(1) General and uniform system: term. The General Assembly shall provide by taxation and otherwise for a general and uniform system of free public schools, which shall be maintained at least nine months in every year, and wherein equal opportunities shall be provided for all students. – NC State Constitution.
There is one thing that the current powers in the North Carolina General Assembly fear most.
It is not unclean water.
It is not a budget deficit.
It sure as hell isn’t climate change.
It’s not even gerrymandered maps, although all of those weigh in the equation.
It is having a well-educated general public – one that would not allow current lawmakers to be in a position of power to continue to promote an agenda that absolutely favors a few over those they should be helping. And their actions over these last six to seven years have been a recipe in ensuring their policies remain intact.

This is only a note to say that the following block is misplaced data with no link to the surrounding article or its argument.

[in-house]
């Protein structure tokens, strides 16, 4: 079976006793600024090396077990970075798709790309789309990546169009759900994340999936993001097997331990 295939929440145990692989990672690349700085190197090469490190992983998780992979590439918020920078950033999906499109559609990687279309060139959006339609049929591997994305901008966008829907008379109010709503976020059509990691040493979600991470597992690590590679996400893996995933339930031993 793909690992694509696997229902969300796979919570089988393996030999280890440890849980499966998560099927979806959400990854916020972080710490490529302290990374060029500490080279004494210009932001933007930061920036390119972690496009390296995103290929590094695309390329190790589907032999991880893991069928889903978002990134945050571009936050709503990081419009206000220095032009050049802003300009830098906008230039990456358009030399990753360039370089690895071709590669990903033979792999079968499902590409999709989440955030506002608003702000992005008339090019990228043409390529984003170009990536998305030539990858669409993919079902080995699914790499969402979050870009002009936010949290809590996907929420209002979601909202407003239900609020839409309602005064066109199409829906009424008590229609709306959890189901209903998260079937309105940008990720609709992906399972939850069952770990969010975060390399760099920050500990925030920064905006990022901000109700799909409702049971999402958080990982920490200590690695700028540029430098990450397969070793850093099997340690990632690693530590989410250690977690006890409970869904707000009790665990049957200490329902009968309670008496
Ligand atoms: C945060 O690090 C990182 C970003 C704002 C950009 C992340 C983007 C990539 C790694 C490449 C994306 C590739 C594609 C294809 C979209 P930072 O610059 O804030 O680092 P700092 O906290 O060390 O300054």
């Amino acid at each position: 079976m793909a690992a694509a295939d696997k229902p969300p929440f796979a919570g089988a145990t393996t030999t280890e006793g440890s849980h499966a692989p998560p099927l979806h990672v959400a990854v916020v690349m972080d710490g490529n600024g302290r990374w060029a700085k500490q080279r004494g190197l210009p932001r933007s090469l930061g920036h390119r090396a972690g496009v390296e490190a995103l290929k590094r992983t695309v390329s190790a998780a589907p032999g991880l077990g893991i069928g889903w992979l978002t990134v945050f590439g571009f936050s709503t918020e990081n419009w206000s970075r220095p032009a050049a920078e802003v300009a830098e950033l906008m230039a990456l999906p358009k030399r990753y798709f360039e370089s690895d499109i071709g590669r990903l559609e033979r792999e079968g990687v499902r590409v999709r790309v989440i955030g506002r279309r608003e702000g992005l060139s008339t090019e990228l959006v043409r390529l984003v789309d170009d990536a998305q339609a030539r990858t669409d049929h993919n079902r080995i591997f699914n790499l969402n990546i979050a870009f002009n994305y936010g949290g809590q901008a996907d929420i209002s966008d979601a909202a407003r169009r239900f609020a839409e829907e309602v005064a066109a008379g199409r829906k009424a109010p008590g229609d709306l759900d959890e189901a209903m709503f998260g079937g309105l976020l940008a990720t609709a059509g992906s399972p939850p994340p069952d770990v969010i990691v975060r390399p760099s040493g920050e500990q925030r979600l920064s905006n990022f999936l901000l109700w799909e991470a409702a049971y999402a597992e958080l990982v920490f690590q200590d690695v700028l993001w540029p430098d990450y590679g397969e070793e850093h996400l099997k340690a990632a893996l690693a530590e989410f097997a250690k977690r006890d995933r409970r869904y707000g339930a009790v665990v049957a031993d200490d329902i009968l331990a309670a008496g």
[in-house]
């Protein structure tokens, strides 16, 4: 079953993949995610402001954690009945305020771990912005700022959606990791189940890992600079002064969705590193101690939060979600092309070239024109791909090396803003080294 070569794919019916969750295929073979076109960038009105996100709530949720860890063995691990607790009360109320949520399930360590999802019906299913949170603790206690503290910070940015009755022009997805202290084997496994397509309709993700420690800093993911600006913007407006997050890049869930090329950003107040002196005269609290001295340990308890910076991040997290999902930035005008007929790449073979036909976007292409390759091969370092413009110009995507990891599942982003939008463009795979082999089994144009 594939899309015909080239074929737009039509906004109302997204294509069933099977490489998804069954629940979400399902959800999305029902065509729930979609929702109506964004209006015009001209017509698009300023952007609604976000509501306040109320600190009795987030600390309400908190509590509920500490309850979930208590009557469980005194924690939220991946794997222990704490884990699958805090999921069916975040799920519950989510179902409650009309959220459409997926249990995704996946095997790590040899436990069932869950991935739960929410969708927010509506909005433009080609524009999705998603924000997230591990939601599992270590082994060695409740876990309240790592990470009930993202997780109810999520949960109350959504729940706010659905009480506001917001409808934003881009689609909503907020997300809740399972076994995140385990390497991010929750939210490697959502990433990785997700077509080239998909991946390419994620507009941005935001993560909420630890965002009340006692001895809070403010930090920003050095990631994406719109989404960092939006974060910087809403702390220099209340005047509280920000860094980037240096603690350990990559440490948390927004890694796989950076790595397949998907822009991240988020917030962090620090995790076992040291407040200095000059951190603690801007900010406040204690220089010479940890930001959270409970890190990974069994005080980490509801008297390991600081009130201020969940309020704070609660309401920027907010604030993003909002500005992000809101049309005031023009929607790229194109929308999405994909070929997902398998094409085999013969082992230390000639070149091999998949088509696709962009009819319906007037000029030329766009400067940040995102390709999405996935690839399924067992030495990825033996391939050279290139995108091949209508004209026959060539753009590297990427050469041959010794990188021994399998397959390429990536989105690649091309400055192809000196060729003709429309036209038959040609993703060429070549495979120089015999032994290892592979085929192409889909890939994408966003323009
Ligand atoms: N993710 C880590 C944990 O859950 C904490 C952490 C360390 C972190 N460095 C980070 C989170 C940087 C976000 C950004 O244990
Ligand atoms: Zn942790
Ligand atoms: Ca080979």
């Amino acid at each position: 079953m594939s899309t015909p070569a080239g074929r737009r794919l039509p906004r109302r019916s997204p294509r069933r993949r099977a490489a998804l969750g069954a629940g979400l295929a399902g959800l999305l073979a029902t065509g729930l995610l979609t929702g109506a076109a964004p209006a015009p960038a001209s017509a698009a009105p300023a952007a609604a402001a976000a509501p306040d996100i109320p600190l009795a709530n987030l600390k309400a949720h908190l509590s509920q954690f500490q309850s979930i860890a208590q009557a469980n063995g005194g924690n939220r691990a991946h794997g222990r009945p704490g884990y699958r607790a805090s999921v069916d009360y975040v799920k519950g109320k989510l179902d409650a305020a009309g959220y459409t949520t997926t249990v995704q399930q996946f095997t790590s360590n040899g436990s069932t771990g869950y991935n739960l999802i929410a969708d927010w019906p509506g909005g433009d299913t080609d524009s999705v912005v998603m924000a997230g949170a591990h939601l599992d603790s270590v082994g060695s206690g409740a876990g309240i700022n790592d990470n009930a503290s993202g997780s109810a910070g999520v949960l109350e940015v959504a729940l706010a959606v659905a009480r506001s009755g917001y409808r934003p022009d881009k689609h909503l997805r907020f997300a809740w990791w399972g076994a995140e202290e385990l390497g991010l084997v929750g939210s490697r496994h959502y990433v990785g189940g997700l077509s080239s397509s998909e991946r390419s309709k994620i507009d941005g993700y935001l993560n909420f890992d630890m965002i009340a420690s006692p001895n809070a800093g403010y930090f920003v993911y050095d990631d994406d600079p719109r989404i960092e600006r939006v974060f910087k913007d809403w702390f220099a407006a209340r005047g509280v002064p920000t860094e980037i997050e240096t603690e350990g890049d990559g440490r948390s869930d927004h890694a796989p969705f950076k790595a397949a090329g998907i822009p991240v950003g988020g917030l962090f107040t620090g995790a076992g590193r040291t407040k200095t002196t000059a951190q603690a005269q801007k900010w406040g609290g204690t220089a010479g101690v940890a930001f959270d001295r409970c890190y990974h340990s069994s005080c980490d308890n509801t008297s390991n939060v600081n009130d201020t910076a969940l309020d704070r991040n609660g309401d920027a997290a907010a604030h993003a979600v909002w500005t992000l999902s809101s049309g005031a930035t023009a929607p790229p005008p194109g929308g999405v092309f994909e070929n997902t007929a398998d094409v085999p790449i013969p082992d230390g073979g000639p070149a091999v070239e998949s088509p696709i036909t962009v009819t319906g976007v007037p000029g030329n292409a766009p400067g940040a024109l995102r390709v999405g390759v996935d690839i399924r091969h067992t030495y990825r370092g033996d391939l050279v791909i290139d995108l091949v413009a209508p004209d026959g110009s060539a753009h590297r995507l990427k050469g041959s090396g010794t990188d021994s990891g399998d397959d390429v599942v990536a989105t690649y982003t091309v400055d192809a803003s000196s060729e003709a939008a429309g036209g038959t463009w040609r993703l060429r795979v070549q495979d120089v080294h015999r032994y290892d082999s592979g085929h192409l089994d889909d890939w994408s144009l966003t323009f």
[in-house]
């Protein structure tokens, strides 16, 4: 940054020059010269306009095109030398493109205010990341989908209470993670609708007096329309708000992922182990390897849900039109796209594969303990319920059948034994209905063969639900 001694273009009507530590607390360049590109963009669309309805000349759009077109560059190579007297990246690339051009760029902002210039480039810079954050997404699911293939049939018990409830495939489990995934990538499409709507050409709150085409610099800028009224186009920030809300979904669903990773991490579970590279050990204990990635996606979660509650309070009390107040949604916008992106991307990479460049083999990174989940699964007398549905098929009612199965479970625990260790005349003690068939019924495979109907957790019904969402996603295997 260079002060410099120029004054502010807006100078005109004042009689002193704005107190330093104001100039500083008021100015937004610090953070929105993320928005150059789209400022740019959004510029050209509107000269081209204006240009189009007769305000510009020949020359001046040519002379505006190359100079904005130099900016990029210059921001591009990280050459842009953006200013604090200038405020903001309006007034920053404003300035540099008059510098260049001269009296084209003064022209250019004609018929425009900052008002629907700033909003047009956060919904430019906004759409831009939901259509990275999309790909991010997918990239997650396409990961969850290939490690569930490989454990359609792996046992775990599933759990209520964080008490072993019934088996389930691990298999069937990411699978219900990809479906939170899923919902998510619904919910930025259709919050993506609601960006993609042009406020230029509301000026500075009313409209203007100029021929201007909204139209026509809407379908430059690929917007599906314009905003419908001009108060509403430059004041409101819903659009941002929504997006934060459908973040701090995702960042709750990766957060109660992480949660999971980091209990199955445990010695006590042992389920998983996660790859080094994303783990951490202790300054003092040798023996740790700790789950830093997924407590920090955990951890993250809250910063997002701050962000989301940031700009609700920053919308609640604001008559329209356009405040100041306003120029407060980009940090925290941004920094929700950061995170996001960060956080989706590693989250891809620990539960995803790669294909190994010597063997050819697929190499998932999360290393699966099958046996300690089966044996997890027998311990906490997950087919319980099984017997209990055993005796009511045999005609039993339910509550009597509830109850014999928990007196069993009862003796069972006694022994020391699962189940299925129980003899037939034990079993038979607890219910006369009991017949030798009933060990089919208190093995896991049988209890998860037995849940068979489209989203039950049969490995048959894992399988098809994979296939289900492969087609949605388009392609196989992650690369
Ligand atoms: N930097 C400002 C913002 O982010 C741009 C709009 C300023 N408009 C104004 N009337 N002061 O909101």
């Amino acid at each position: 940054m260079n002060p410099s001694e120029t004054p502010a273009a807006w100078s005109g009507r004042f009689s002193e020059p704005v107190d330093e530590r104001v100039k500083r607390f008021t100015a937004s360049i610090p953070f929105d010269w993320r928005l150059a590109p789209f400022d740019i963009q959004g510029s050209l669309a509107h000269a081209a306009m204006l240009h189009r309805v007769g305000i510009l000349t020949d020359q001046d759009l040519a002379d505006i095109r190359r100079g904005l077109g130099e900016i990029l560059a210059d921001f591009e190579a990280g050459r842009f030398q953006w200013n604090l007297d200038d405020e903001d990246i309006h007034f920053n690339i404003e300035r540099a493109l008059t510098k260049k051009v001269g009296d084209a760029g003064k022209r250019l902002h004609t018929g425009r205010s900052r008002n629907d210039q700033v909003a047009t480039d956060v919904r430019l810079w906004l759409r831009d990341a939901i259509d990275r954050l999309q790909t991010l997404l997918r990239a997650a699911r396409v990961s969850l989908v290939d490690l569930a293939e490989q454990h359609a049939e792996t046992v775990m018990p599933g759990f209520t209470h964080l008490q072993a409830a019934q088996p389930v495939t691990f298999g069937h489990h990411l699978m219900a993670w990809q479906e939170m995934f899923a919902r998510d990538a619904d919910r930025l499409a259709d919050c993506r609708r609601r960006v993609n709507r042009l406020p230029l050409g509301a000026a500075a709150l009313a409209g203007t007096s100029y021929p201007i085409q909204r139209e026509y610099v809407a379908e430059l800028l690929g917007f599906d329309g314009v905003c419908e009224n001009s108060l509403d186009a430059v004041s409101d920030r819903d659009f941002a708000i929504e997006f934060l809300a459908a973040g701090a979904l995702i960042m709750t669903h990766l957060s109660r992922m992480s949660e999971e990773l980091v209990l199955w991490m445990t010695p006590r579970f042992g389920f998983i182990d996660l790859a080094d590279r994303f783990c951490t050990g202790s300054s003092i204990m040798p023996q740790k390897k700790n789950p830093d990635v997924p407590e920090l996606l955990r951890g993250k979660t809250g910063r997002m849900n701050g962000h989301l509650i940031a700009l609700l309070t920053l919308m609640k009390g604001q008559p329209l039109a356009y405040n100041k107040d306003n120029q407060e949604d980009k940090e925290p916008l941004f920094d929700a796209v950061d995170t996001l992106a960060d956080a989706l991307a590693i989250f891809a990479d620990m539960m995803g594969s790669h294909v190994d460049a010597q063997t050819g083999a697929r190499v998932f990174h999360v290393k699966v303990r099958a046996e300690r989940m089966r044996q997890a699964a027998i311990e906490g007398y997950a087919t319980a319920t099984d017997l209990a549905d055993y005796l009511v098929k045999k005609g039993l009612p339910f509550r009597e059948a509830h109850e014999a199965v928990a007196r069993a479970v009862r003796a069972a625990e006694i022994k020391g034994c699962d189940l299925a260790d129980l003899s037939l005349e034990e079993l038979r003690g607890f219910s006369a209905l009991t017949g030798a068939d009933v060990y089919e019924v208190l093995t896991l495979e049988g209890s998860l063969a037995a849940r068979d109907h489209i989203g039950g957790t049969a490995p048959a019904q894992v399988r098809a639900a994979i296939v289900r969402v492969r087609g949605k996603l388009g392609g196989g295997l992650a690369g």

Many of those have been very apparent. There is the current debacle of gerrymandered legislative districts. Even the redrawn maps have shown a more-than-obsessive addiction to hold on to majorities in Raleigh.
There was a voter-ID law that was struck down in the judicial system. A determined effort to water down minority voices might have been one of the most open secrets in this state. And now the voter ID law recently passed still cannot decide what ID’s it will accept.
But those unconstitutional actions coincided with other egregious acts that have weakened public education to a breaking point – one that makes the 2020 elections so very important. Those actions have been assaults on public schools coated with a layer of propaganda that keeps telling North Carolinians that we need to keep reforming public education.